Fuller v. Nelle

Annotate this Case
[Civ. No. 10063. First Appellate District, Division Two. March 21, 1936.]

MARY FULLER, Respondent, v. FRANCES R. NELLE, as Administratrix, etc., et al., Appellants.

COUNSEL

Walter E. Dorn, L. W. Lovey, Walter H. Robinson, John D. Phillips and Clifford W. Nelle for Appellants.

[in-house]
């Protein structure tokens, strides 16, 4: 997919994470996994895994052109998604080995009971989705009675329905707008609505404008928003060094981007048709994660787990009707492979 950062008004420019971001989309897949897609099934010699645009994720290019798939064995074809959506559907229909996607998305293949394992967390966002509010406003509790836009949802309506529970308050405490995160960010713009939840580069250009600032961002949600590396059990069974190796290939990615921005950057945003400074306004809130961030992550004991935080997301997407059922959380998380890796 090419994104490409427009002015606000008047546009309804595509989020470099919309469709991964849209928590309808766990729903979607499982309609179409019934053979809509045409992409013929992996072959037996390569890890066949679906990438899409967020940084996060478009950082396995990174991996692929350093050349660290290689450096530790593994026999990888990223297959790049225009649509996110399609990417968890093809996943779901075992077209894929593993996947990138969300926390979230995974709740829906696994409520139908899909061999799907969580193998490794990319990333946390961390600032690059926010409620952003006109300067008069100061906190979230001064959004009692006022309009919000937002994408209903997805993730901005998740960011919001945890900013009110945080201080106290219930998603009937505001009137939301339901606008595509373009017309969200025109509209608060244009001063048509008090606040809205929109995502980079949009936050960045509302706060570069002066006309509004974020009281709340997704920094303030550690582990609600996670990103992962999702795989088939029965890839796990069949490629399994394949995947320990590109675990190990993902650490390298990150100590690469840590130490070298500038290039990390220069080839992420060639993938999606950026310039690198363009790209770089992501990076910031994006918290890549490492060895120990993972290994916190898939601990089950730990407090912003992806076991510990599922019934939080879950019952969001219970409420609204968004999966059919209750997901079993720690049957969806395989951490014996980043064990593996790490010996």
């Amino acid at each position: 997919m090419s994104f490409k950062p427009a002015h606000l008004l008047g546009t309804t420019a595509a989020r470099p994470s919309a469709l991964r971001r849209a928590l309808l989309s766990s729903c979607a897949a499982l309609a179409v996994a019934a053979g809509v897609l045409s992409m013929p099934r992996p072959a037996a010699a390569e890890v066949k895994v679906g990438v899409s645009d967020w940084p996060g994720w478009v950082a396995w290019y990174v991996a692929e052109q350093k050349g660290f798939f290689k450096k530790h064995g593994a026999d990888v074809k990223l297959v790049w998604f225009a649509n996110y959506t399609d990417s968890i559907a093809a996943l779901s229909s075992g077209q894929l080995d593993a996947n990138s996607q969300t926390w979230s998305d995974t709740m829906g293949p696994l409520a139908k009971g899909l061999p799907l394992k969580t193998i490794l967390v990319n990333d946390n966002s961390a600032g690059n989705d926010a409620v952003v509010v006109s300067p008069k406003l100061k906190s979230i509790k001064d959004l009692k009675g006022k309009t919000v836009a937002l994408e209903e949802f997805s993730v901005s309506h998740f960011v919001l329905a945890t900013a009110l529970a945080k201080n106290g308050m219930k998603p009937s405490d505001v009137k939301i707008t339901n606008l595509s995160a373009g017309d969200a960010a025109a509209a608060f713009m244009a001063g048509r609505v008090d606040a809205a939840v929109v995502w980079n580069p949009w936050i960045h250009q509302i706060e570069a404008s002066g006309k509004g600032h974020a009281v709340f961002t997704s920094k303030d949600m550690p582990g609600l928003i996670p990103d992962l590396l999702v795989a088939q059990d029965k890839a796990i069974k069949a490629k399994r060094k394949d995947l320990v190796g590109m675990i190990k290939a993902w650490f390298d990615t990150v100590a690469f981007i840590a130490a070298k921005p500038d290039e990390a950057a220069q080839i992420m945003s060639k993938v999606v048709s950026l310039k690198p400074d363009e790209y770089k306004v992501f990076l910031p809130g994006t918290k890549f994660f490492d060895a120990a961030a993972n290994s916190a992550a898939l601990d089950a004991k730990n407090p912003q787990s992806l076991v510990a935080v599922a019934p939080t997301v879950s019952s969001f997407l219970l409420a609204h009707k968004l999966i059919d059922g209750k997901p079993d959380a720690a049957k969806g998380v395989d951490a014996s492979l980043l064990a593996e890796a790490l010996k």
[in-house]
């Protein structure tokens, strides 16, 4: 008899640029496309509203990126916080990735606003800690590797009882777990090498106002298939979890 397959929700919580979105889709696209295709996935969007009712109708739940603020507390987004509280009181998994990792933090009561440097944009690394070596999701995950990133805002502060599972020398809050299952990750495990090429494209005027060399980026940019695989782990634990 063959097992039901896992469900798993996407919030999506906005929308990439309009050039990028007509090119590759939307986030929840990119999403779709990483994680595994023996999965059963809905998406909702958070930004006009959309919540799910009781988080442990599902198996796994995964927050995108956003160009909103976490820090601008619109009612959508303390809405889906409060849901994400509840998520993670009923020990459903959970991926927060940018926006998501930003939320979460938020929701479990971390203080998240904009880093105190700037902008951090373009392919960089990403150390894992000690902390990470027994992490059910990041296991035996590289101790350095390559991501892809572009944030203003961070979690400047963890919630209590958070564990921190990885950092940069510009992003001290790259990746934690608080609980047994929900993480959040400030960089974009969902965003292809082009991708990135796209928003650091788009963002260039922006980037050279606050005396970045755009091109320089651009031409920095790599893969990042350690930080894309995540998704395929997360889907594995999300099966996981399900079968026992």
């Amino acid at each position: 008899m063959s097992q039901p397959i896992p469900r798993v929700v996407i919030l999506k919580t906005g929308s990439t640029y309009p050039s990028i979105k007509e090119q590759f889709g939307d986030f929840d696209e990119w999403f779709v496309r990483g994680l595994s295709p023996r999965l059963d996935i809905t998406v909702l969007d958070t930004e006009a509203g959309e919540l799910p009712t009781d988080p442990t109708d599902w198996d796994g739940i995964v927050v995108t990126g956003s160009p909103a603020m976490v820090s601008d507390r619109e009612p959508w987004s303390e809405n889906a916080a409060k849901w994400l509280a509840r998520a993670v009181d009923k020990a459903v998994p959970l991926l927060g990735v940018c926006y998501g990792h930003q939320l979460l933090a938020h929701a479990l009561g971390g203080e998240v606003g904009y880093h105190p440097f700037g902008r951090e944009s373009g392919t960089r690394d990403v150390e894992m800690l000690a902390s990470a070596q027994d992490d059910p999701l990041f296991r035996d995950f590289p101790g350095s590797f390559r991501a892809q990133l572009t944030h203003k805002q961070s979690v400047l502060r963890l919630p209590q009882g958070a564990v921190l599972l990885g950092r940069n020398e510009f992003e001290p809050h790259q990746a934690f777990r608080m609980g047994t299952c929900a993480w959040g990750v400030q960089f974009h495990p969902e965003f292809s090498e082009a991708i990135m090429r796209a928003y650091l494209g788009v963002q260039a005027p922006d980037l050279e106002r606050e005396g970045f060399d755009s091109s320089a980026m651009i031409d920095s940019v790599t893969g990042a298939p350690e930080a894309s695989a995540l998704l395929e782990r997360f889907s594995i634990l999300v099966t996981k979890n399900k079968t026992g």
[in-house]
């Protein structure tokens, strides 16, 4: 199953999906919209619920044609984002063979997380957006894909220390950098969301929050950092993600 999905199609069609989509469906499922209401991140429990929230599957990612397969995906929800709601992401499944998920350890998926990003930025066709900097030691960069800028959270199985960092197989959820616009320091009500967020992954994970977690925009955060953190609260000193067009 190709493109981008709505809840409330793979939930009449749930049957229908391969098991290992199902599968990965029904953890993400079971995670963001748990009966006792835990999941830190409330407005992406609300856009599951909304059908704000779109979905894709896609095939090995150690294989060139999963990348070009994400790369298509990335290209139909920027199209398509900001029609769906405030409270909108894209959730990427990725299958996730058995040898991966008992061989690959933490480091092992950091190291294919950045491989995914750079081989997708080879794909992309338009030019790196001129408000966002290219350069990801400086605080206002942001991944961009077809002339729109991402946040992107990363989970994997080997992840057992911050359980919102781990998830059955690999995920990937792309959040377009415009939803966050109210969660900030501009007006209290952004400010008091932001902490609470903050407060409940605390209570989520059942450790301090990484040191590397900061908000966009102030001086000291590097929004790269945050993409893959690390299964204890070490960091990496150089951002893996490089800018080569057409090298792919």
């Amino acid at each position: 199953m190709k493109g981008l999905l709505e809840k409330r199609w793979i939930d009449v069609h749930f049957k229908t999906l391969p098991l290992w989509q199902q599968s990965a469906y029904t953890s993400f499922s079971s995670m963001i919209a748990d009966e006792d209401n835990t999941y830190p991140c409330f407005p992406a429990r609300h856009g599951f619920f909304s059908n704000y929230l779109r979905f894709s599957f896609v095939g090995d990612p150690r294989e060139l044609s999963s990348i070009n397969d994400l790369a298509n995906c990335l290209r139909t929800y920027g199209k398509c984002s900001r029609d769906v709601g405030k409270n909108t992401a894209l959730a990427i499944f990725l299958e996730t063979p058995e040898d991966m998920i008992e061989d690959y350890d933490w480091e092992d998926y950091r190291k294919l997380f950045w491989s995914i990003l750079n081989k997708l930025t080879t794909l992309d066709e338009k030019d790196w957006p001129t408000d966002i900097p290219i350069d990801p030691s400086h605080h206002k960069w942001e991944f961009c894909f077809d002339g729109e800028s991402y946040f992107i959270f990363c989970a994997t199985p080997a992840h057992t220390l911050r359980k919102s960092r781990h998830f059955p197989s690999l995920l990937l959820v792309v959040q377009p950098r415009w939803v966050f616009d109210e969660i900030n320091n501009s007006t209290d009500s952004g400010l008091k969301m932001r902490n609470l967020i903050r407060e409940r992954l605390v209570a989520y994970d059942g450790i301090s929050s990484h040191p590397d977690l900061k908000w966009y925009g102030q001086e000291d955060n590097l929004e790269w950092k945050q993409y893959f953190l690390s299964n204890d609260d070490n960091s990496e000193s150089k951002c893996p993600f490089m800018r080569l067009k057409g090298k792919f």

Kemper Campbell and Litta Belle Campbell for Respondent.

OPINION

Sturtevant, J.

In an action brought to establish a trust the trial court made findings in favor of the plaintiff and from the judgment entered thereon the defendants have appealed.